However, ambisonics is just one approach to creating this kind of spatial audio. Part of the challenge for the BBC Audio Research Partnership is to experiment with capturing and mixing 3D audio signals in a variety of different recording locations, whether that’s a controlled radio studio, a more unpredictable outdoor film set or an entirely synthesised environment. These signals will then need to be transmitted to and reproduced through relatively affordable and practical equipment in the home.
Members of the Partnership at Southampton’s Institute of Sound and Vibration Research are working on an alternative method for generating spatial audio based on mathematical techniques derived from a theory known as inverse problems. Developed in collaboration with the Korean Electronics and Telecommunications Research Institute (ETRI), this involves recording and examining a sound field and then effectively attempting to reverse-engineer it using active sound control, where the signals from different speakers interfere to create a specific pattern of sound. The researchers say that compared to other techniques, their approach is more adaptable to almost any speaker configuration.
To test their signal processing algorithms, the Southampton team, led by Prof Philip Nelson and Dr Filippo Fazi, has built a huge spherical array of 40 loudspeakers that each send out a different component signal. Inside is a microphone array that measures the resulting sound field, analysing phase and amplitude for all the different frequencies, to determine if it has been reproduced accurately. The sphere also provides a great platform for the researchers to hear what the result sounds like, which feeds into another element of their work known as psychoacoustics.
‘The physical reality of the sound field is described by a very large number of physical observables that have a very high degree of complexity,’ said Fazi. ‘We can simplify this process but obviously every time we throw information away we reduce the accuracy of the model. [But] when human beings perceive the sound scene we throw away a large amount of information.’
If the researchers can create signals that only include the information picked up by the brain then they would need much less space to store and transmit those signals, in a similar way to how the MP3 format compresses sound files with relatively little noticeable difference in quality. And to do this they are developing biologically inspired models of how sound pressure at the ears is turned into an image in the brain. ‘We don’t try to mimic the brain but try to better understand it and use that as inspiration for engineering purposes,’ said Fazi.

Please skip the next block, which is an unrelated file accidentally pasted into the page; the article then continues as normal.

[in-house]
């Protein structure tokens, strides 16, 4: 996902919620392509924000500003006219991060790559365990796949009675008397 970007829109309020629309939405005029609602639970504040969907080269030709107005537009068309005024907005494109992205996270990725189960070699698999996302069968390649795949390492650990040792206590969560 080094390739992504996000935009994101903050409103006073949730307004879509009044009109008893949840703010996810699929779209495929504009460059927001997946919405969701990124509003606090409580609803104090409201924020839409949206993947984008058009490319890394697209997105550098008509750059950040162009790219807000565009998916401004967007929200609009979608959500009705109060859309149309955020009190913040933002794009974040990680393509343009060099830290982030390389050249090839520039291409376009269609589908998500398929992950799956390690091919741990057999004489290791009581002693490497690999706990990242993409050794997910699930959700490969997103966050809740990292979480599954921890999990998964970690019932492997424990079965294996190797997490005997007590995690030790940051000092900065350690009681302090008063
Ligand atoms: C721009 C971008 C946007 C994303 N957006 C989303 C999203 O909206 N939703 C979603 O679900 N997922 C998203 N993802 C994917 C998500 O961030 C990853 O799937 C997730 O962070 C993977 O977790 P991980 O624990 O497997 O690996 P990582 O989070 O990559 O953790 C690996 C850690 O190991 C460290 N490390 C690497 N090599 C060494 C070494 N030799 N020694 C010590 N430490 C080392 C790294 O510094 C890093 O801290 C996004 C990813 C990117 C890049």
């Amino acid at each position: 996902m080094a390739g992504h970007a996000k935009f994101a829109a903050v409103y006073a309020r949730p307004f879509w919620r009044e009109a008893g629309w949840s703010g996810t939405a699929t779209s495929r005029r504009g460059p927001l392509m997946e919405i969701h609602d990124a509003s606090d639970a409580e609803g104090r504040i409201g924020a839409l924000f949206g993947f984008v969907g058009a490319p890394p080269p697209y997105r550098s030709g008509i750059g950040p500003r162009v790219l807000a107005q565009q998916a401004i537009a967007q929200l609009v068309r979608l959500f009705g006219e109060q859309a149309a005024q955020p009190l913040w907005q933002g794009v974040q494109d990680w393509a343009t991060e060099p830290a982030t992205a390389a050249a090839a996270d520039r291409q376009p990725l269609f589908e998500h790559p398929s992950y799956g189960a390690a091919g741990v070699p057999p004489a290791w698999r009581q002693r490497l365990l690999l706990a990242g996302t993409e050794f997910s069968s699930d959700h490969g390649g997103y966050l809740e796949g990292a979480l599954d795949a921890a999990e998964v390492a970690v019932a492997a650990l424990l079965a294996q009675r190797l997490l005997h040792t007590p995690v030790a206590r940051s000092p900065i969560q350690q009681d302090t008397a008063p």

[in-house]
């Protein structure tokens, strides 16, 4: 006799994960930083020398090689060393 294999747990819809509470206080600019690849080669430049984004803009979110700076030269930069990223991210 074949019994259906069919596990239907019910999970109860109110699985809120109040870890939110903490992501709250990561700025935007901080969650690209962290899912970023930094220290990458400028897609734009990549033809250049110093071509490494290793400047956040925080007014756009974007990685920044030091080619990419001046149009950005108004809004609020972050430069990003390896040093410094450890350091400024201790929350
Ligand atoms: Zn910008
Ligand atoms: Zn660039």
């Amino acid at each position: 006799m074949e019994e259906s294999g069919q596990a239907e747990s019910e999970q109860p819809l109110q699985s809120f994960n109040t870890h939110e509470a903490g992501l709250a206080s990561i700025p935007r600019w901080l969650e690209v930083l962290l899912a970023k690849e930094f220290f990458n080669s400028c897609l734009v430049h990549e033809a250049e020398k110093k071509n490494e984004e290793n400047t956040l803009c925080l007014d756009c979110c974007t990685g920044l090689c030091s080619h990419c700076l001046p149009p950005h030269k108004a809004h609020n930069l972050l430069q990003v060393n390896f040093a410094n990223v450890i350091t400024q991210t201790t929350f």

This issue of file size is an important one to the wider success of the technology. One of the reasons 3D audio has yet to reach the mainstream, despite techniques like ambisonics being around for decades, is the vast amount of computing power it takes to render the files in real time to whatever speaker layout the listener happens to be using. But processors have finally reached the high-speeds needed to produce 3D sound at a reasonable cost, which explains some of the recent advances in the field.
The other barrier to the spread of 3D sound has been industry takeup, limited by a fear the technology is too expensive for consumers and the lack of an agreed standard format. So Dolby’s decision to roll out the Atmos system, encouraged by the movie industry’s desire to improve the cinema-going experience in response to piracy, is a big deal. However, just as 3D video has its detractors, there is a chance the audience might not buy into. ‘It is definitely an important milestone,’ said Fazi. ‘If it is not well received then obviously it might impact the whole 3D audio world … We will see if this will actually lead to a 3D revolution in the audio world or will be just an attempt and will die out again.’
But even if some find 3D audio to be a gimmick, the trend in the movie world is towards a greater number of ways to watch a film, whether with 3D glasses, giant IMAX screens, or the 48 frames per second format also pioneered by The Hobbit.
And 3D sound is another option for filmmakers and audiences, said Dolby’s Julian Pinn. ‘If we can allow content creators, whether they’re using a sonic device or a visual device, to bring more of an immersive experience to the audience then that’s just one more tool in their armoury to tell the story.’
Home sound systems
One of the great advantages of both object-based and ambisonic 3D audio systems is that the sound is rendered for whatever speaker setup the listener is using, although the level of immersion is likely to improve with more speakers. This means the technology may find its way into people’s homes more quickly than previous advances such as the 7.1 system for Blu-ray players, which requires consumers to buy a new set of speakers and arrange them in a particular layout. But it will still require the perfection of complicated spatial audio algorithms and the creation of standard formats.
One potential interim alternative could come from UK firm Cambridge Mechatronics, which is developing a single speaker array that can turn ordinary stereo (or the more effective binaural sound) into a representation of a 3D sound field around the listener. The Dynasonix projects two sound beams to a listener’s ears, creating the illusion that the signals are coming from separate speakers. Using motion-tracking technology, the device can follow and project to up to six listeners at a time, using additional noise-cancelling signals so each user can only hear their own sound beams.